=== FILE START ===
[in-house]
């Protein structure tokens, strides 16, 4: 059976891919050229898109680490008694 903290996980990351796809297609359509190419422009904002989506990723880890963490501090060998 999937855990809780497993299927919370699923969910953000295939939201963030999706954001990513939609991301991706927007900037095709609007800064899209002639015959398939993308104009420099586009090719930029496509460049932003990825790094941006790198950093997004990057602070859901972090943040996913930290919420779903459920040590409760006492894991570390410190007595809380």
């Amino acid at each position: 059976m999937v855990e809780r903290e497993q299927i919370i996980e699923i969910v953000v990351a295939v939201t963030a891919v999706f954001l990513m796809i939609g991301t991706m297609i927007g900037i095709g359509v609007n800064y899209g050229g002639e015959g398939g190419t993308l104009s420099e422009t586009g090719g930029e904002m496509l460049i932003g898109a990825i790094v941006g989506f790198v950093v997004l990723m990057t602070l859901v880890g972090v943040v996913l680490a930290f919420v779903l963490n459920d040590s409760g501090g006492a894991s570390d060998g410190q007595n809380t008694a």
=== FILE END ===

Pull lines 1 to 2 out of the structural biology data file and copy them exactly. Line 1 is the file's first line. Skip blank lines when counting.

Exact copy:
[in-house]
């Protein structure tokens, strides 16, 4: 059976891919050229898109680490008694 903290996980990351796809297609359509190419422009904002989506990723880890963490501090060998 999937855990809780497993299927919370699923969910953000295939939201963030999706954001990513939609991301991706927007900037095709609007800064899209002639015959398939993308104009420099586009090719930029496509460049932003990825790094941006790198950093997004990057602070859901972090943040996913930290919420779903459920040590409760006492894991570390410190007595809380």